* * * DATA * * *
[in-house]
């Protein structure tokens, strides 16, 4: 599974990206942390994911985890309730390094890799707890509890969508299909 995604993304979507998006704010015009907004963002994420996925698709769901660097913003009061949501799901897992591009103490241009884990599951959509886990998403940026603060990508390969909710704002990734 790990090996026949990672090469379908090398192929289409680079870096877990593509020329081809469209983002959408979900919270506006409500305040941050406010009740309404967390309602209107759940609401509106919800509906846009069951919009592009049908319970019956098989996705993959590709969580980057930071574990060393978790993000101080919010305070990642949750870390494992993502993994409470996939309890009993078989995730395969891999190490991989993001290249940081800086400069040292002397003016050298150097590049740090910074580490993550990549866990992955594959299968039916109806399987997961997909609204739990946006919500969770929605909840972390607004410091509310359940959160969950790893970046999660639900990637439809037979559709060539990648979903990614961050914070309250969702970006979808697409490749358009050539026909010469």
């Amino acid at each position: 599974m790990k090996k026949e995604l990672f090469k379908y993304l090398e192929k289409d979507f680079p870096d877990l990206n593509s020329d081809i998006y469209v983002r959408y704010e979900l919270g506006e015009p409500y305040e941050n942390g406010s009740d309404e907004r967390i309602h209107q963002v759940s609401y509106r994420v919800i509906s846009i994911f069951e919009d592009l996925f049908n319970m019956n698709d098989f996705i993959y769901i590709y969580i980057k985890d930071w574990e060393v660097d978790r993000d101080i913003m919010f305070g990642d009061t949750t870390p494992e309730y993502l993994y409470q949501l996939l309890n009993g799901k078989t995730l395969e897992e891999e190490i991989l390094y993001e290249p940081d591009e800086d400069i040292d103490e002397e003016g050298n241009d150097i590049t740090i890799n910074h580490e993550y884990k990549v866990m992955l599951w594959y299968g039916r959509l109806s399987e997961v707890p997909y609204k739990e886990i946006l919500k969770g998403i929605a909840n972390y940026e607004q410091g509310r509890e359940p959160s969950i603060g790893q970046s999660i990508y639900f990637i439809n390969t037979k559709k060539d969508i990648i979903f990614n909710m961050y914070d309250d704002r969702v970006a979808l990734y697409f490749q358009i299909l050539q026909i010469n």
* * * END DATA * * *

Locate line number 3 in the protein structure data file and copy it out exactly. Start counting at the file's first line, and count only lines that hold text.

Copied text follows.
């Amino acid at each position: 599974m790990k090996k026949e995604l990672f090469k379908y993304l090398e192929k289409d979507f680079p870096d877990l990206n593509s020329d081809i998006y469209v983002r959408y704010e979900l919270g506006e015009p409500y305040e941050n942390g406010s009740d309404e907004r967390i309602h209107q963002v759940s609401y509106r994420v919800i509906s846009i994911f069951e919009d592009l996925f049908n319970m019956n698709d098989f996705i993959y769901i590709y969580i980057k985890d930071w574990e060393v660097d978790r993000d101080i913003m919010f305070g990642d009061t949750t870390p494992e309730y993502l993994y409470q949501l996939l309890n009993g799901k078989t995730l395969e897992e891999e190490i991989l390094y993001e290249p940081d591009e800086d400069i040292d103490e002397e003016g050298n241009d150097i590049t740090i890799n910074h580490e993550y884990k990549v866990m992955l599951w594959y299968g039916r959509l109806s399987e997961v707890p997909y609204k739990e886990i946006l919500k969770g998403i929605a909840n972390y940026e607004q410091g509310r509890e359940p959160s969950i603060g790893q970046s999660i990508y639900f990637i439809n390969t037979k559709k060539d969508i990648i979903f990614n909710m961050y914070d309250d704002r969702v970006a979808l990734y697409f490749q358009i299909l050539q026909i010469n």